Maybe it's therapeutic to blame Arkansas, or Mike Huckabee, that four police officers here are dead. Maybe it helps a little to say it's somebody else's fault. But it's wrong. And it isn't doing us any good.
Maybe it’s therapeutic to blame Arkansas, or Mike Huckabee, that four police officers here are dead. Maybe it helps a little to say it’s somebody else’s fault. But it’s wrong. And it isn’t doing us any good.
“We’ll now look at why he was here and what breakdowns there were back in Arkansas,” Pierce County sheriff’s spokesman Ed Troyer said Tuesday a few hours after the manhunt for Maurice Clemmons had ended.
“What we’re concerned about is him [Huckabee] taking us to task and possibly blaming us for something that he knows we had nothing to do with.”
The head of the Lakewood police guild, Brian Wurts, echoed that there was anger in the ranks — at Arkansas. He told of one Lakewood cop, a friend of one of the murdered officers, who planned to call out Huckabee, the former governor of Arkansas who commuted Clemmons’ prison sentence in 2000.
- Shell icebreaker begins journey after protesters removed from Portland bridge
- Surviving Seattle’s sidewalks: Pedestrian rage rises as the population grows
- Seahawks agree to contract extension with quarterback Russell Wilson
- Dustin Ackley trade symbolizes continuing dark days of Mariners
- Haggen cuts worker hours in Seattle area
Most Read Stories
“He’s mad. He’s venting,” Wurts told a radio program called ‘The Rusty Humphries Show.’ “He’s typing Mike Huckabee a letter right now — to say that because of him, his friend is dead.”
If only it were so clear.
Arkansas did do a lousy job keeping Clemmons in check — especially when he showed, in 2001, that he hadn’t been rehabilitated.
But all this blaming of Arkansas is a form of denial. It lets our own justice system off the hook. Though it’s every bit as culpable, if not more so, in how it let a man go free whom it knew to be both a career criminal and dangerous.
In retrospect, there’s no doubt Huckabee’s 2000 decision was a mistake. At the time, though, Huckabee had a strong point that Clemmons’ more than 100-year sentence was off-the-charts excessive. People get way less than that for murder. Clemmons was guilty of a string of thefts, burglaries and two robberies. In the worst robbery he punched a woman, then took her purse.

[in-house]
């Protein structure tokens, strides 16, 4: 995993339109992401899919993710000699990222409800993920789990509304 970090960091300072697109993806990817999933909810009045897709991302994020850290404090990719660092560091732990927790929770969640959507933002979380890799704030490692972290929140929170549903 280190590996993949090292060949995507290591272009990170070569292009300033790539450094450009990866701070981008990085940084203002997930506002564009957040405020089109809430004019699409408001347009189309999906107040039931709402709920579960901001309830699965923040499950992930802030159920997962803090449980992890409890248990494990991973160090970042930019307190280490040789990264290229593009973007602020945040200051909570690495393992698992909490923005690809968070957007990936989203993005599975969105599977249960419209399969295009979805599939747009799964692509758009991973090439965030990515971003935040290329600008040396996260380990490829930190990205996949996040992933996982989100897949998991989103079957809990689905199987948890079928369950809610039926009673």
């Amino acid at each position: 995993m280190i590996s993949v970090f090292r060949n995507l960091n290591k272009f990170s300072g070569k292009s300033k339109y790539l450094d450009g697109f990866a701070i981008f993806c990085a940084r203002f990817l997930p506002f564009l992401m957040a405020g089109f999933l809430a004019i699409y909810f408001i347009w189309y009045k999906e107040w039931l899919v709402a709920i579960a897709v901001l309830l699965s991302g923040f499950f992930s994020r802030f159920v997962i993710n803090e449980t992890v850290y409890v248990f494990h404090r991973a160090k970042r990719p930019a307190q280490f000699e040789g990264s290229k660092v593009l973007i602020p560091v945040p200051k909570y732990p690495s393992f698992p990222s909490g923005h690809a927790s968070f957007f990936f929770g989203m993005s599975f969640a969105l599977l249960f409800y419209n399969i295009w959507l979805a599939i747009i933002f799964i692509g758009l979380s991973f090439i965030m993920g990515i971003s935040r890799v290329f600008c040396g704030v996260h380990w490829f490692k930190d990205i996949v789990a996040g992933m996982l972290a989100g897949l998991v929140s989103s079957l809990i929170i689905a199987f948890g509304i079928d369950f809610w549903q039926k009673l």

Arkansas’ clemency board voted 5-0 to lower Clemmons’ sentence. Making him eligible for parole.
Says Huckabee: “If I could have possibly known what Clemmons would do nine years later, I obviously would have made a different decision. But if the same file was presented to me today, I would have likely made the same decision.“
Can we say the same thing here in Washington state about our decisions? I don’t think so. We should stop trying.
By the time we got Clemmons, in 2004, he had reoffended at least three times since being paroled in 2000. One of these, an alleged robbery at gunpoint in Little Rock, Ark., in July 2004, occurred after he had moved to our state and been put under Washington Department of Corrections supervision (apparently he’d gone back for a visit.)
This year he was charged with eight felonies in Pierce County. Punching a police officer. Molesting a 12-year-old girl. He also ran from a police canine unit (he was not charged for that).
When he finally got jailed, he was examined by two psychologists. Their conclusion, six weeks ago, was prophetic: “It is our professional opinion that he presents with increased risk for future dangerous behavior and for committing future criminal acts jeopardizing public safety and security. … “
Pierce County said it was going to prosecute him for a third and final strike under the “three strikes” law. Which, if it worked, would put Clemmons away for life.
That’s fine. But then he was let out on bail.
Why do we grant bail at all to people up for a third strike? If you know you’re staring at life, no possibility ever of parole, aren’t you highly likely to run? Or do something else crazy?
I thought the point of “three strikes, you’re out” was you’d be out of chances. Not out on the street awaiting trial.
They let Clemmons go wearing a monitoring bracelet. Only it was provided by his bail bondsman (the now infamous Jail Sucks Bail Bonds.) Think about that. We left it up to an outfit called Jail Sucks to keep tabs on this guy.
Now our state and Arkansas are going to war over whether a warrant filed by Arkansas in October might have kept Clemmons in jail.
So who is at fault for allowing Clemmons to run wild? The correct answer, which we’re not hearing from either state, is: We are.
All this matters because once we lay the officers to rest, we’ve got some fixing to do. In our bail rules. In how lightly we treat potential three-strikers. In the way we relate to other U.S. states as if they’re hostile foreign countries.
I don’t see how we get started on any of this if we keep acting like somebody else is to blame.
Danny Westneat’s column appears Wednesday and Sunday.
Reach him at 206-464-2086 or firstname.lastname@example.org.